Kai Arzheimer- Germany’s new AfD party: state of play

Note: This contribution is the second in a series on our ‘state of the parties’ blog posts.

The rise, fall, and rise of the AfD

So far, the short career of the “Alternative für Deutschland” (AfD)
has been nothing but astounding. Founded only a few months before the
2013 Bundestag election, the AfD polled 4.7 per cent, which made it
the most successful new party since 1953. Eight months later, the AfD
won seven per cent of the vote in the European election. The party did
even better in a string of three Eastern Land elections (Brandenburg,
Saxony, Thuringia) in summer 2014, where it polled between 9.6 and
12.2 per cent. While the AfD was somewhat less successful in two
western Land elections in 2015 (6.1 per cent in Hamburg in February
and 5.5 per cent in Bremen in May), it had amassed more than 50 MPs at
the subnational and supranational level within just two years.

Then, in July, the party effectively split. At the national party
conference, a longstanding conflict over the party’s leadership
structure and public profile came to a head. Bernd Lucke, arguably the
party’s most prominent face, who wanted to become sole party leader,
was ousted in favour of Frauke Petry, until then his co-leader and
head of the Saxonian state party. Lucke subsequently left the AfD,
taking with him some 2,000 rank-and-file members, a couple of (West)
German party leaders, and much of the reputational shield that the
professors, business men and technocrats who had dominated the party’s
image in 2013 had provided. The most prominent casualty was the
faction in the European parliament: Of the seven MPs elected in May
2014, only two have remained loyal to the party. While Lucke’s new
“Allianz für Fortschritt und Aufbruch” (ALFA) party is largely
irrelevant so far, the AfD’s ratings suffered greatly during the power
struggle and in the aftermath of Lucke’s departure.

 
What does the AfD stand for?

But the AfD’s standing in the polls quickly recovered, no doubt helped
by the large increase in the number of asylum seekers and the
politicisation of the issue. In national opinion surveys, support for
the AfD has risen beyond eight per cent, clearly exceeding that for
the FDP. In the upcoming Land elections in March, the AfD has a
reasonable chance to enter two more Western state parliaments
(Rhineland-Palatinate and Baden-Württemberg). A success in the Eastern
state of Saxony-Anhalt is almost a foregone conclusion. According to
the AfD’s press office, Membership figures have bounced back to
pre-split levels, too.

However, it is still difficult to assess what kind of party the AfD
wants to be, and what they stand for. From its beginnings, the AfD has
brought together a heterogeneous coalition of right-wingers united
chiefly by their despise of the moderate right. While Lucke and his
associates represented a brand of social and economic conservatism
that was not too far removed from the CDU mainstream before Merkel
moved the party to the centre, Christian fundamentalism and the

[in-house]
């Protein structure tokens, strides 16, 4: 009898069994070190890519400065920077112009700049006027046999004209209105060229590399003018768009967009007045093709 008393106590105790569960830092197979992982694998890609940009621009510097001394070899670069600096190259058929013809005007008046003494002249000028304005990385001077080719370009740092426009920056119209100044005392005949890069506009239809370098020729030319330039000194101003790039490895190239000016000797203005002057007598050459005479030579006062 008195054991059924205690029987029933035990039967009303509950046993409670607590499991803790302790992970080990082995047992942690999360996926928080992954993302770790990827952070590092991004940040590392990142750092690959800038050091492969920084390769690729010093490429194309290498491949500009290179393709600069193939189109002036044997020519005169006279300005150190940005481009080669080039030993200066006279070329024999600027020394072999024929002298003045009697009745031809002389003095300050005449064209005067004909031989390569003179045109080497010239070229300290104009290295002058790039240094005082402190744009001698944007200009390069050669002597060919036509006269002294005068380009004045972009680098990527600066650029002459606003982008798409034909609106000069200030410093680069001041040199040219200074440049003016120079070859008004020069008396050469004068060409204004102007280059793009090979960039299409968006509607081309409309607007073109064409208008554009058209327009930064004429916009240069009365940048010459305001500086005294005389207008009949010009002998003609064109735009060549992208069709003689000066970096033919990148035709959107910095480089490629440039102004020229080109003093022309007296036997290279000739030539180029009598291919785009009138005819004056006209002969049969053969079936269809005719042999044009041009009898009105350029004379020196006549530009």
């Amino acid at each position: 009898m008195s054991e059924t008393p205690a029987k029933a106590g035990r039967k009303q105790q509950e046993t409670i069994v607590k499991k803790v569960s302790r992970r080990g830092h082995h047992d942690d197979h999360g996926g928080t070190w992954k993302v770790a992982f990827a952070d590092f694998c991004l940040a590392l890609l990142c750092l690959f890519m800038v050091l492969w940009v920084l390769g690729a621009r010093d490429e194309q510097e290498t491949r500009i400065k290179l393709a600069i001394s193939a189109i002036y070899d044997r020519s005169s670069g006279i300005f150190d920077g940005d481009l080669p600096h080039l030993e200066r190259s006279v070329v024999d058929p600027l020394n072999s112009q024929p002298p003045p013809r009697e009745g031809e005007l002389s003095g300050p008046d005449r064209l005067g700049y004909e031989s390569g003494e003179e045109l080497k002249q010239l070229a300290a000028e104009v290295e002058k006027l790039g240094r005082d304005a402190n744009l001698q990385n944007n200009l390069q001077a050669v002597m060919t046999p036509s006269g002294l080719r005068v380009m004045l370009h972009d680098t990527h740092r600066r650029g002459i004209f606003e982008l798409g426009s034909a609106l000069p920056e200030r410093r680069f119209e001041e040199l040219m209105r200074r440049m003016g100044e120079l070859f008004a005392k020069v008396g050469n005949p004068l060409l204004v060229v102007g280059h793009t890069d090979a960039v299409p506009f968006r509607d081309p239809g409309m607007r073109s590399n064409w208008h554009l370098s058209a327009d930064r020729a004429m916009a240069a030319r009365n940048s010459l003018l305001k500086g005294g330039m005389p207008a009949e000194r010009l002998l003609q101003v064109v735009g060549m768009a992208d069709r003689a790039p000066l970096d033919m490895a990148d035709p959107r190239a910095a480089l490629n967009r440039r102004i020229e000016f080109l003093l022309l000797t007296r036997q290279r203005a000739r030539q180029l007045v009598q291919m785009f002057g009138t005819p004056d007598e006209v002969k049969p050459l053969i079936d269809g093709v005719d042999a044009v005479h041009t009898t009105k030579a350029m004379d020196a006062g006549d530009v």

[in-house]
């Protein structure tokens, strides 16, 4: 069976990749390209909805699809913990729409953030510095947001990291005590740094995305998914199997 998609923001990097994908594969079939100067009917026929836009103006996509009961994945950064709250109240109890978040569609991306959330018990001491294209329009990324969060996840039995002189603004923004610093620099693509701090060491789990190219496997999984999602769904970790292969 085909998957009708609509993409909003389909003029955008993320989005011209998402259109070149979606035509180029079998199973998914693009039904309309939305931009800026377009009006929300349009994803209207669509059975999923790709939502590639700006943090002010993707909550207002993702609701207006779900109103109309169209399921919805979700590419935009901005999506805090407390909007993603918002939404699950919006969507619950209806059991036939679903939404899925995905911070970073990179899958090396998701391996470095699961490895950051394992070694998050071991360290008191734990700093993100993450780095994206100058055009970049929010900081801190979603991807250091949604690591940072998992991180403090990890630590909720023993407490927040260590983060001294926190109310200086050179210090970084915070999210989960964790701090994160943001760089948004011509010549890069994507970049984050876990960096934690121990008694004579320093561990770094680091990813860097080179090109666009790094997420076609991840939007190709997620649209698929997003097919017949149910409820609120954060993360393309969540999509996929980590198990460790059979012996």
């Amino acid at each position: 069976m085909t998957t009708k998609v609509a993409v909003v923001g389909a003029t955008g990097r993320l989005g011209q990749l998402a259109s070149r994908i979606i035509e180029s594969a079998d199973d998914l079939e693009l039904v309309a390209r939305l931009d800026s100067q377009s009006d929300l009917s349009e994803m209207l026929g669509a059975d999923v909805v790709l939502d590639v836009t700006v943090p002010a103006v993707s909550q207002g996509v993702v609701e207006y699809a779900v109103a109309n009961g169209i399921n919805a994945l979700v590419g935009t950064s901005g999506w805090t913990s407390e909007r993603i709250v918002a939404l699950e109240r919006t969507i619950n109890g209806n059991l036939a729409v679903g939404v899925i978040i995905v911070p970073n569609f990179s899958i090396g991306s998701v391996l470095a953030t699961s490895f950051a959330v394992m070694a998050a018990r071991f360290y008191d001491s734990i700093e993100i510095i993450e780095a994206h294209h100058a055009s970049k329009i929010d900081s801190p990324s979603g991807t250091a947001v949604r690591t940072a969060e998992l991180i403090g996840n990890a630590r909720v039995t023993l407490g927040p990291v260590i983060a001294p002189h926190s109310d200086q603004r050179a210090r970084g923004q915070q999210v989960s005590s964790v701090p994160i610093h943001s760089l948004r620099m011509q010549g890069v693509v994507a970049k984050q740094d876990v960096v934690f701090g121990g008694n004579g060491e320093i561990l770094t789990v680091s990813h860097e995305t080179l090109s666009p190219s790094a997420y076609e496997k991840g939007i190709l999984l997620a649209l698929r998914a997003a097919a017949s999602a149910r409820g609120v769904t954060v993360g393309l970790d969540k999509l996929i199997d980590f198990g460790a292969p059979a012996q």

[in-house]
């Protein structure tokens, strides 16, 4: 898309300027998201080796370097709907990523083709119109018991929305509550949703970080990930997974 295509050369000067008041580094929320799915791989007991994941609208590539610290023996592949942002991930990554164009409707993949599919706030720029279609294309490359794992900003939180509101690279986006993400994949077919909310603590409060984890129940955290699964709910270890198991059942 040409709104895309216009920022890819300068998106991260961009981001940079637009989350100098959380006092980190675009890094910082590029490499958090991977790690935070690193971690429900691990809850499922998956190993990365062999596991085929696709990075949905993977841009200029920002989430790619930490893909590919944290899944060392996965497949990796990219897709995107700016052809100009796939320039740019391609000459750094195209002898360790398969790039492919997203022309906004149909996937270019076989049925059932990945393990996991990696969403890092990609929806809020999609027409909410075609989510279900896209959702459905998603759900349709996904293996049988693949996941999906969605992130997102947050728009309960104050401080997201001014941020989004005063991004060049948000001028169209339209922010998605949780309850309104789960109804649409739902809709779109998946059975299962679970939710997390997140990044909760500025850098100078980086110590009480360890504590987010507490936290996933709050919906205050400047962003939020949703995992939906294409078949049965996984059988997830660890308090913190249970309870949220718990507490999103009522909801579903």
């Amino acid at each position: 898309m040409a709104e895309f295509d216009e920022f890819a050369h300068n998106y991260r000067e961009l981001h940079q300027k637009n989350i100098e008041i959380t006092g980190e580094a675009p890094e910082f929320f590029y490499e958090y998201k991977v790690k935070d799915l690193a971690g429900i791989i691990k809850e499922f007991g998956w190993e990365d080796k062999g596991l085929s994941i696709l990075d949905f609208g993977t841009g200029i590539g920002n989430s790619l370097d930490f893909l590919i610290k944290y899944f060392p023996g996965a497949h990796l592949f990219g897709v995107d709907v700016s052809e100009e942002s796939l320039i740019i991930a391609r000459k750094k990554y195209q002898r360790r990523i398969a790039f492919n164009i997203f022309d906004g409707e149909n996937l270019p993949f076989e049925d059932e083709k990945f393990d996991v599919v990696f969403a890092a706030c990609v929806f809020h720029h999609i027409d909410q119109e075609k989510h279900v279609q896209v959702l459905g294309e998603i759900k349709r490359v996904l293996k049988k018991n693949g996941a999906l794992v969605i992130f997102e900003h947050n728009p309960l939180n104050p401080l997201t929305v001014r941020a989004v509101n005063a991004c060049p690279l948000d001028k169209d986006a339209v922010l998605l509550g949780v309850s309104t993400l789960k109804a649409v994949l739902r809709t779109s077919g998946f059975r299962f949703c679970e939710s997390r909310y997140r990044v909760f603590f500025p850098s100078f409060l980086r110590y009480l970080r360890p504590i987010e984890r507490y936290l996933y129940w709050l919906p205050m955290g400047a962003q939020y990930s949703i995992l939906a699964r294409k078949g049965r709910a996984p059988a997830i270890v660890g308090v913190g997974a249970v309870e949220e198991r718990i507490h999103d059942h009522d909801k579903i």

interests of the formerly landed aristocracy (von Storch) and
UKIP-style euroscepticism (Pretzell) had their place in the party,
too. Moreover, the AfD proved predictably attractive to former members
of the NPD, the Republicans, and other extreme right parties, although
the party tried to enforce a ban on these. State level leaders such as
Höcke (Thuringia), Poggenburg (Saxony-Anhalt), and, more recently,
Gauland (Brandenburg) have re-discovered the rhetoric of the 19th
century Völkische Bewegung that pre-dated the Nazis, and are building
bridges to Germany’s New Right “think-tanks” as well as to Pegida and
other anti-refugee and islamophobic groups. In his stronghold in
Erfurt, Höcke has even adopted Pegida’s weekly night-time rallies in a
central square, where he and thousands of supporters group-chant
demands the government’s immediate resignation.

While Lucke himself realised that this heterogeneity was part of the
AfD’s appeal to potential new members and voters, he became adamant
(after some dithering) that the AfD should not turn into a xenophobic,
populist, “Pegida Party” – in his final defiant stunt, he even
suggested that the party should make an openly gay Muslim their party
manager. His successor has no such inhibitions. Although both Lucke
and Petry agreed that she was probably as much of a moderate (by AfD
standards) as Lucke himself, Petry has so far not tried to reign in
Höcke or other radical elements. At the recent party conference
(November 28/29), a somewhat compromising position paper on asylum
developed by the national executive and backed by Petry was voted down
in favour of a manifesto that would effectively abolish the right to
asylum and force Germany to leave the Geneva convention. No one in the
leadership batted an eyelash over the incident, which could have
caused a resignation in other parties.

 
Where is the AfD heading?

For the time being, the party looks like a free-for-all, catering to
both radical and more bourgeois discontents. In the medium run,
however, this is not a viable strategy. Before the split, conservative
outlets such as Frankfurter Allgemeine Zeitung, Welt, or Handelsblatt
would run the occasional friendly editorial. Now, coverage by the
mainstream media is universally negative. The CDU has ruled out any
sort of co-operation with the AfD, and the trade unions and even the
churches have come out against them. For the time being, the AfD has
no social or political partners besides the ever more radical
Pegida/anti-refugee movement. Against this backdrop, a radicalisation
and marginalisation of the party along the lines of what happened to
the Republikaner looks like the most likely scenario.

Kai Arzheimer is Professor of Political Science at the University of Mainz and Visiting Fellow, Department of Government, University of Essex

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